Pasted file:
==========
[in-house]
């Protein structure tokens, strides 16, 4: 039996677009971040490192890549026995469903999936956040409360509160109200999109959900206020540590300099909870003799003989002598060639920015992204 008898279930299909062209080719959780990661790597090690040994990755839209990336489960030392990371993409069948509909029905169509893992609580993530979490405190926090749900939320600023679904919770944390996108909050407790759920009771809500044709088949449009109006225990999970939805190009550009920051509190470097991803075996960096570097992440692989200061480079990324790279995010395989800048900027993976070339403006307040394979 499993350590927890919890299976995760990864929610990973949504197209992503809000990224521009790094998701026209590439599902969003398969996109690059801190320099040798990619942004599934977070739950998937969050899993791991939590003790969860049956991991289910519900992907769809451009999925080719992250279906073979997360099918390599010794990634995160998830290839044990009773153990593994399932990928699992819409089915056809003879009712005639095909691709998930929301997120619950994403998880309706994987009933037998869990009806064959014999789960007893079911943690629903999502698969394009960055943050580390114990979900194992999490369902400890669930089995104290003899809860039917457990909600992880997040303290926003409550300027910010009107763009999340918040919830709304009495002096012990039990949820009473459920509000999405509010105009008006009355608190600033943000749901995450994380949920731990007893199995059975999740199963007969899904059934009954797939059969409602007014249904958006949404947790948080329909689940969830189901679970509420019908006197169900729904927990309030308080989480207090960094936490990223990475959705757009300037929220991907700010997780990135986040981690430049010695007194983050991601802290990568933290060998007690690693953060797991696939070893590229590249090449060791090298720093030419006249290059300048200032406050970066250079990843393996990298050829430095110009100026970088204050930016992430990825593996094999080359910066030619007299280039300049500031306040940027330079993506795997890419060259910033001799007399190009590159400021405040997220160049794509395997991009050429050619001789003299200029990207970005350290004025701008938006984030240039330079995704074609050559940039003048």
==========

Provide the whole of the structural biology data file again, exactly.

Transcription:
[in-house]
């Protein structure tokens, strides 16, 4: 039996677009971040490192890549026995469903999936956040409360509160109200999109959900206020540590300099909870003799003989002598060639920015992204 008898279930299909062209080719959780990661790597090690040994990755839209990336489960030392990371993409069948509909029905169509893992609580993530979490405190926090749900939320600023679904919770944390996108909050407790759920009771809500044709088949449009109006225990999970939805190009550009920051509190470097991803075996960096570097992440692989200061480079990324790279995010395989800048900027993976070339403006307040394979 499993350590927890919890299976995760990864929610990973949504197209992503809000990224521009790094998701026209590439599902969003398969996109690059801190320099040798990619942004599934977070739950998937969050899993791991939590003790969860049956991991289910519900992907769809451009999925080719992250279906073979997360099918390599010794990634995160998830290839044990009773153990593994399932990928699992819409089915056809003879009712005639095909691709998930929301997120619950994403998880309706994987009933037998869990009806064959014999789960007893079911943690629903999502698969394009960055943050580390114990979900194992999490369902400890669930089995104290003899809860039917457990909600992880997040303290926003409550300027910010009107763009999340918040919830709304009495002096012990039990949820009473459920509000999405509010105009008006009355608190600033943000749901995450994380949920731990007893199995059975999740199963007969899904059934009954797939059969409602007014249904958006949404947790948080329909689940969830189901679970509420019908006197169900729904927990309030308080989480207090960094936490990223990475959705757009300037929220991907700010997780990135986040981690430049010695007194983050991601802290990568933290060998007690690693953060797991696939070893590229590249090449060791090298720093030419006249290059300048200032406050970066250079990843393996990298050829430095110009100026970088204050930016992430990825593996094999080359910066030619007299280039300049500031306040940027330079993506795997890419060259910033001799007399190009590159400021405040997220160049794509395997991009050429050619001789003299200029990207970005350290004025701008938006984030240039330079995704074609050559940039003048």